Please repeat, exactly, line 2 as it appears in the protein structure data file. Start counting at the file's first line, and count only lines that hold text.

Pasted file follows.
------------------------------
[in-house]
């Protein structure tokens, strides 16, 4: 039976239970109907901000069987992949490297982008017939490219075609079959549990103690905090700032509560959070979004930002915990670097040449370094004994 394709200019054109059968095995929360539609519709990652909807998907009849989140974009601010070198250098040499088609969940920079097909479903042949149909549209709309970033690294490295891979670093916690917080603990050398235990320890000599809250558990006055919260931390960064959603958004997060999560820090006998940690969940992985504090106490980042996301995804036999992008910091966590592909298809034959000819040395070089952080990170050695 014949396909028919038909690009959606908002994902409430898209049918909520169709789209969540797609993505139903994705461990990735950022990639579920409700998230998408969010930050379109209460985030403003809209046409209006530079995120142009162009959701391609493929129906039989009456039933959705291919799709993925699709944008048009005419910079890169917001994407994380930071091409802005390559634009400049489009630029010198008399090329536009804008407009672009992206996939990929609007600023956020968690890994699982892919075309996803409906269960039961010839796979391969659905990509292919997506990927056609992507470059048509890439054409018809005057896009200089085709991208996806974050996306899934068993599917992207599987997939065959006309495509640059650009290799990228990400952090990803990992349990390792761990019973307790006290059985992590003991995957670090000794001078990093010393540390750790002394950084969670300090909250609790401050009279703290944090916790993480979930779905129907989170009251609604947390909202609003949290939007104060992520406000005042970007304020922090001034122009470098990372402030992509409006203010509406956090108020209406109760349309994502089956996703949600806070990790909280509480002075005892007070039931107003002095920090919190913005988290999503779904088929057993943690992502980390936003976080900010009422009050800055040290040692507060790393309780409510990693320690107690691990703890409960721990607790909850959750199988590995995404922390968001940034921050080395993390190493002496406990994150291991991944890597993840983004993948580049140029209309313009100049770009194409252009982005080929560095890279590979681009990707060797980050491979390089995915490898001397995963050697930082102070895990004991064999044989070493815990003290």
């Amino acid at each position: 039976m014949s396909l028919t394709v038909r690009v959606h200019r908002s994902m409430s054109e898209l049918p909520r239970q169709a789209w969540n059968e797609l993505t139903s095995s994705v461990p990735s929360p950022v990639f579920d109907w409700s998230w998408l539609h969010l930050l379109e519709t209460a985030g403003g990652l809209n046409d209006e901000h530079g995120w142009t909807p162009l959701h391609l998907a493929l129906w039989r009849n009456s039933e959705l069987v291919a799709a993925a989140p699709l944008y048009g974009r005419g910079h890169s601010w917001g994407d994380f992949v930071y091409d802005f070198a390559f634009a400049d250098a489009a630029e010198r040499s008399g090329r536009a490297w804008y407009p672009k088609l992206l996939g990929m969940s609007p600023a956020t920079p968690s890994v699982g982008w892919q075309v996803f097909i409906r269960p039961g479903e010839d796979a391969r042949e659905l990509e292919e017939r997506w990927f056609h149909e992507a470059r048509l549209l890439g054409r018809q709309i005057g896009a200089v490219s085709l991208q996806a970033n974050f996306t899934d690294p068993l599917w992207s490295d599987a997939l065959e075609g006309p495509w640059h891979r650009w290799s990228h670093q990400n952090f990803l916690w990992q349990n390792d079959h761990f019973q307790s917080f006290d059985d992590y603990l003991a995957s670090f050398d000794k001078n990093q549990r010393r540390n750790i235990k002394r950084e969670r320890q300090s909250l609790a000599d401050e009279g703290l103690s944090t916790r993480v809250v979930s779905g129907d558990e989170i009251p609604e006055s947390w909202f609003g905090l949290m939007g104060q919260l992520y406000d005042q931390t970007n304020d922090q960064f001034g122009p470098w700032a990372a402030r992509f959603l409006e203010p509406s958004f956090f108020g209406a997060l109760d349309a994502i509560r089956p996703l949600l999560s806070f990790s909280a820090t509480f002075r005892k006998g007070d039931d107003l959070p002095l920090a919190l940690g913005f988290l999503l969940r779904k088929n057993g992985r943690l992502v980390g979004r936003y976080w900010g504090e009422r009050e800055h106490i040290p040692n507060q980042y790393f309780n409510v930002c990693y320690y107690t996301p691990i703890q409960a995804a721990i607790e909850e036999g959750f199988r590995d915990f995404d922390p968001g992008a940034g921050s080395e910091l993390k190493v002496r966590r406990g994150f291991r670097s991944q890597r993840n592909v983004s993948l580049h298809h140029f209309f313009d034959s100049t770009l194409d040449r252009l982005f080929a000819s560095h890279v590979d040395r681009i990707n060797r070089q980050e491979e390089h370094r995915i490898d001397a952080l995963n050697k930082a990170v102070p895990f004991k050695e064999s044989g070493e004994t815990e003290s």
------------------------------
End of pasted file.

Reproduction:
């Protein structure tokens, strides 16, 4: 039976239970109907901000069987992949490297982008017939490219075609079959549990103690905090700032509560959070979004930002915990670097040449370094004994 394709200019054109059968095995929360539609519709990652909807998907009849989140974009601010070198250098040499088609969940920079097909479903042949149909549209709309970033690294490295891979670093916690917080603990050398235990320890000599809250558990006055919260931390960064959603958004997060999560820090006998940690969940992985504090106490980042996301995804036999992008910091966590592909298809034959000819040395070089952080990170050695 014949396909028919038909690009959606908002994902409430898209049918909520169709789209969540797609993505139903994705461990990735950022990639579920409700998230998408969010930050379109209460985030403003809209046409209006530079995120142009162009959701391609493929129906039989009456039933959705291919799709993925699709944008048009005419910079890169917001994407994380930071091409802005390559634009400049489009630029010198008399090329536009804008407009672009992206996939990929609007600023956020968690890994699982892919075309996803409906269960039961010839796979391969659905990509292919997506990927056609992507470059048509890439054409018809005057896009200089085709991208996806974050996306899934068993599917992207599987997939065959006309495509640059650009290799990228990400952090990803990992349990390792761990019973307790006290059985992590003991995957670090000794001078990093010393540390750790002394950084969670300090909250609790401050009279703290944090916790993480979930779905129907989170009251609604947390909202609003949290939007104060992520406000005042970007304020922090001034122009470098990372402030992509409006203010509406956090108020209406109760349309994502089956996703949600806070990790909280509480002075005892007070039931107003002095920090919190913005988290999503779904088929057993943690992502980390936003976080900010009422009050800055040290040692507060790393309780409510990693320690107690691990703890409960721990607790909850959750199988590995995404922390968001940034921050080395993390190493002496406990994150291991991944890597993840983004993948580049140029209309313009100049770009194409252009982005080929560095890279590979681009990707060797980050491979390089995915490898001397995963050697930082102070895990004991064999044989070493815990003290």